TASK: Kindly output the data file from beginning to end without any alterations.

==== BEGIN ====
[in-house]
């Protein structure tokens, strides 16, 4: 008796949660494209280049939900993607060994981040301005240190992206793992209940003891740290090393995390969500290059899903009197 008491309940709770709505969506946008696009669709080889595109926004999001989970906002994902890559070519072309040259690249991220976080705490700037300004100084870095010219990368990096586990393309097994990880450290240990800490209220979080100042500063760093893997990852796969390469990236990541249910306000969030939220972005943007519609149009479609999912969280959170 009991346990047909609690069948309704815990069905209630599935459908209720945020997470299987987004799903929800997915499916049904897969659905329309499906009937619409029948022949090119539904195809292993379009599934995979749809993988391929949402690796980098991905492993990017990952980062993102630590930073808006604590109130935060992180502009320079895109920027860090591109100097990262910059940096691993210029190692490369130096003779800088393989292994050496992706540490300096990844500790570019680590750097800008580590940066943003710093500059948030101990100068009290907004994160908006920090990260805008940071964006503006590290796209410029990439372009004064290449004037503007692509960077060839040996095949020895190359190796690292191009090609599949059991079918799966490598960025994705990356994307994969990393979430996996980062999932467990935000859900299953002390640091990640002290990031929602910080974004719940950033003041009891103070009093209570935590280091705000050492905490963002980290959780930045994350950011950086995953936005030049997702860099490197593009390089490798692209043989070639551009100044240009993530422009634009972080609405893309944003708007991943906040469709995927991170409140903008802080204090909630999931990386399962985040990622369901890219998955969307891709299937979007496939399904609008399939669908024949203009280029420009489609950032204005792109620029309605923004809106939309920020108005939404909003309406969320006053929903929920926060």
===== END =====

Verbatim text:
[in-house]
């Protein structure tokens, strides 16, 4: 008796949660494209280049939900993607060994981040301005240190992206793992209940003891740290090393995390969500290059899903009197 008491309940709770709505969506946008696009669709080889595109926004999001989970906002994902890559070519072309040259690249991220976080705490700037300004100084870095010219990368990096586990393309097994990880450290240990800490209220979080100042500063760093893997990852796969390469990236990541249910306000969030939220972005943007519609149009479609999912969280959170 009991346990047909609690069948309704815990069905209630599935459908209720945020997470299987987004799903929800997915499916049904897969659905329309499906009937619409029948022949090119539904195809292993379009599934995979749809993988391929949402690796980098991905492993990017990952980062993102630590930073808006604590109130935060992180502009320079895109920027860090591109100097990262910059940096691993210029190692490369130096003779800088393989292994050496992706540490300096990844500790570019680590750097800008580590940066943003710093500059948030101990100068009290907004994160908006920090990260805008940071964006503006590290796209410029990439372009004064290449004037503007692509960077060839040996095949020895190359190796690292191009090609599949059991079918799966490598960025994705990356994307994969990393979430996996980062999932467990935000859900299953002390640091990640002290990031929602910080974004719940950033003041009891103070009093209570935590280091705000050492905490963002980290959780930045994350950011950086995953936005030049997702860099490197593009390089490798692209043989070639551009100044240009993530422009634009972080609405893309944003708007991943906040469709995927991170409140903008802080204090909630999931990386399962985040990622369901890219998955969307891709299937979007496939399904609008399939669908024949203009280029420009489609950032204005792109620029309605923004809106939309920020108005939404909003309406969320006053929903929920926060």